Other less-direct methods are also being used to search for primordial gravitational waves. As we saw in Section 4.4.2, pulsar timing can, in principle, detect gravitational-wave–induced fluctuations in the arrival times of pulses. Millisecond pulsars are such stable clocks when averaged over years of observations that they are being used to search for gravitational waves with periods longer than one year. A single pulsar can set limits on a stochastic background by removing the slow spindown and looking for random timing residuals. Although one would never have enough confidence in the stability of a single pulsar to claim a detection, this sets upper limits in the important frequency range below that accessible to man-made instruments. The best such limits are on pulsar PSR B1855+09, with an upper limit (at 90% confidence) of at [213].

Arrays of pulsars offer the possibility of cross-correlating their fluctuations, which makes it
possible to distinguish between intrinsic variability and gravitational-wave–induced variability.
Pulsars are physically separated by much more than a wavelength of the gravitational waves
even with periods of 10 yrs, so that the correlated fluctuations come from the wave amplitudes
at Earth. It will soon be possible to monitor many pulsars simultaneously with multibeam
instruments, as mentioned in Section 4.4.2. This method could push the limits on
[cf. Equation (134)] down to 10^{–16} at 10 nHz [224], which translates into a limit on of around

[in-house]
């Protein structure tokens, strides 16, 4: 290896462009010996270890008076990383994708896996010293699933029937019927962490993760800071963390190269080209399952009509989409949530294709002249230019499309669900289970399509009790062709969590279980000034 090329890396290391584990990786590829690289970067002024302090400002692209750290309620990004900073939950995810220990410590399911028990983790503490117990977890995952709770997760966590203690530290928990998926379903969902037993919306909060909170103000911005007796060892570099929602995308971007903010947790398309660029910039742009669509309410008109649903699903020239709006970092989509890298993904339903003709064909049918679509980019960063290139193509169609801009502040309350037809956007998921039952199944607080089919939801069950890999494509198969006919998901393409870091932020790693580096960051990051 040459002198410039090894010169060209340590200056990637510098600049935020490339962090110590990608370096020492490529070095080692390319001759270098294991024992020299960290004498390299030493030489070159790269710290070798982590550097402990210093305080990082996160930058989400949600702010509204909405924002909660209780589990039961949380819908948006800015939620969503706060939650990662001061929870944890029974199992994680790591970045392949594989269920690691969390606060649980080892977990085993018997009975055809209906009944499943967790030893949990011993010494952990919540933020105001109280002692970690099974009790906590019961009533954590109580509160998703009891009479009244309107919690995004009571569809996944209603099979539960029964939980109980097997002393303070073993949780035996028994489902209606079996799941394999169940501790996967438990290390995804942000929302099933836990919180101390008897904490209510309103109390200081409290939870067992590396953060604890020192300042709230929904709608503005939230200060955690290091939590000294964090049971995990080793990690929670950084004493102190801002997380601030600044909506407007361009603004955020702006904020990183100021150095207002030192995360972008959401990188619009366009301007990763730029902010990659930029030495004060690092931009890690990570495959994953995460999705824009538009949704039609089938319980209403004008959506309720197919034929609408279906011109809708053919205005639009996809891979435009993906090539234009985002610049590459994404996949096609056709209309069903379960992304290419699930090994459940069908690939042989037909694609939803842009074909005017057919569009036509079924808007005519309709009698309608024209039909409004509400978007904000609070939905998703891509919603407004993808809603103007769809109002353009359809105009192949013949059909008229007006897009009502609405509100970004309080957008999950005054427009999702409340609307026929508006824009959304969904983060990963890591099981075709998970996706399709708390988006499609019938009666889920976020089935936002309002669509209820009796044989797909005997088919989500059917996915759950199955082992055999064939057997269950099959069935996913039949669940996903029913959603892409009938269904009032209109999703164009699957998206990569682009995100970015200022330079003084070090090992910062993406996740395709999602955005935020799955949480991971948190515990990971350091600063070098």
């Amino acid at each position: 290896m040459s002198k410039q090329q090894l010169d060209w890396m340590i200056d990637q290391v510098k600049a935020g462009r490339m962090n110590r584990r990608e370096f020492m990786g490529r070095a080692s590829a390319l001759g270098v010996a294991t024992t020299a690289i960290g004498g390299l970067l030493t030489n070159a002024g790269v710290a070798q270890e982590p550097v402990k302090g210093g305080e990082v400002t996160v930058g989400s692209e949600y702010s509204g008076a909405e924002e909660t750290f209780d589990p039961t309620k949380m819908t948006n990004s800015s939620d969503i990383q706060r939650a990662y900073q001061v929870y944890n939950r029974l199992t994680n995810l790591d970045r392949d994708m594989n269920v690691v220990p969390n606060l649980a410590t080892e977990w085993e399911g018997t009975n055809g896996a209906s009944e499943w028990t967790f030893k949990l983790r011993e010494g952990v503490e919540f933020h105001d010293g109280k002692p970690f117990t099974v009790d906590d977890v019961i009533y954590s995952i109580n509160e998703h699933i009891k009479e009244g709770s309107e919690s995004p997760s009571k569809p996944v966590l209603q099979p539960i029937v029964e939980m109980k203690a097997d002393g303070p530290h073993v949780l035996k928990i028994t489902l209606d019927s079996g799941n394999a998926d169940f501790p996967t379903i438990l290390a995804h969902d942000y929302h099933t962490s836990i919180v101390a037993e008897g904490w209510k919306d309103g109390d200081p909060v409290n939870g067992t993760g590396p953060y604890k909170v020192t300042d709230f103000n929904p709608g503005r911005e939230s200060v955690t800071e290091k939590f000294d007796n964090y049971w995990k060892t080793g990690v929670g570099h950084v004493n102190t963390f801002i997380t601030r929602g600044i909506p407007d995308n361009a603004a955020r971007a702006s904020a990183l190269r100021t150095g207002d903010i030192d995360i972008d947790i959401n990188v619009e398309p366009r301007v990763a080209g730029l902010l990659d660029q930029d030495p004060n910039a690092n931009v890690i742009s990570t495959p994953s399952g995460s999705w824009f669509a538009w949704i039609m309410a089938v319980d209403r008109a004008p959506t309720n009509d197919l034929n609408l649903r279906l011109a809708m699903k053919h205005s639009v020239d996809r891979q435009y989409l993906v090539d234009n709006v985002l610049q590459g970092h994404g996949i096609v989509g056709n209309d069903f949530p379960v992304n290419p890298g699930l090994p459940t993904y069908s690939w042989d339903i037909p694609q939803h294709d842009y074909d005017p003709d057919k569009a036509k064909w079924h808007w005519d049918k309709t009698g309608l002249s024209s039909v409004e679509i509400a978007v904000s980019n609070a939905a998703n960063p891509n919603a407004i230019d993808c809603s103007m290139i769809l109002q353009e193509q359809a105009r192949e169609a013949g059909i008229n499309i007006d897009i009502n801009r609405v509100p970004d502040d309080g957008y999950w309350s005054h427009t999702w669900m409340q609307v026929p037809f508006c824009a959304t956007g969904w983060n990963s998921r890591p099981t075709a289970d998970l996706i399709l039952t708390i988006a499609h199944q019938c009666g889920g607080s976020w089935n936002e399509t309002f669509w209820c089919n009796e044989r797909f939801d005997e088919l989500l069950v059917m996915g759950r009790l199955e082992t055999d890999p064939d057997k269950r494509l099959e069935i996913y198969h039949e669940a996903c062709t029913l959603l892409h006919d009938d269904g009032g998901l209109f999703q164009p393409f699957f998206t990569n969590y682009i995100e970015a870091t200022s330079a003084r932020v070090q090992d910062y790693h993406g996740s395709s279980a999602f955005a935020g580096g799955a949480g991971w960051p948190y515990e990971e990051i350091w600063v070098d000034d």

10^{–12}.

Observations of the cosmic microwave background (CMB) may in fact make the first detections
of stochastic (or any other!) gravitational waves. The temperature fluctuations first detected
by the Cosmic Background Explorer (COBE) [345] and more recently measured with great
precision by the Wilkinson Microwave Anisotropy Probe (WMAP) [74] are produced by both
density perturbations and long-wavelength gravitational waves in the early universe (see the next
Section 8.2.1). Inflation suggests that the gravitational wave component may be almost as large as the
density component, but it can only be separated from the density perturbations by looking at the
polarization of the cosmic microwave background [216]. WMAP made the first measurements of
polarization [281], but it did not have the sensitivity to see the weak imprint of gravitational waves,
which appears in the B-component of the polarization, the part that is divergence-free on the
whole sky. The best limits on the B-component so far (early 2008) have been made by the
QUaD^{13}
detector [302], a cryogenic detector that operated for three seasons in Antarctica. These have not yet shown
any evidence for gravitational waves. Results are expected soon from the Background Imaging of Cosmic
Extragalactic Polarization (BICEP) detector, also in Antarctica [215]. The next satellite to study
the microwave background will be Planck, due for launch by the European Space Agency in
2009 [292].

The gravitational waves detectable in the CMB have wavelengths a good fraction of the horizon size at the time of decoupling, and today they have been redshifted to much longer wavelengths. They are, therefore, much lower frequency than the radiation that would be observed directly by LISA or ground-based detectors, or even by pulsar timing.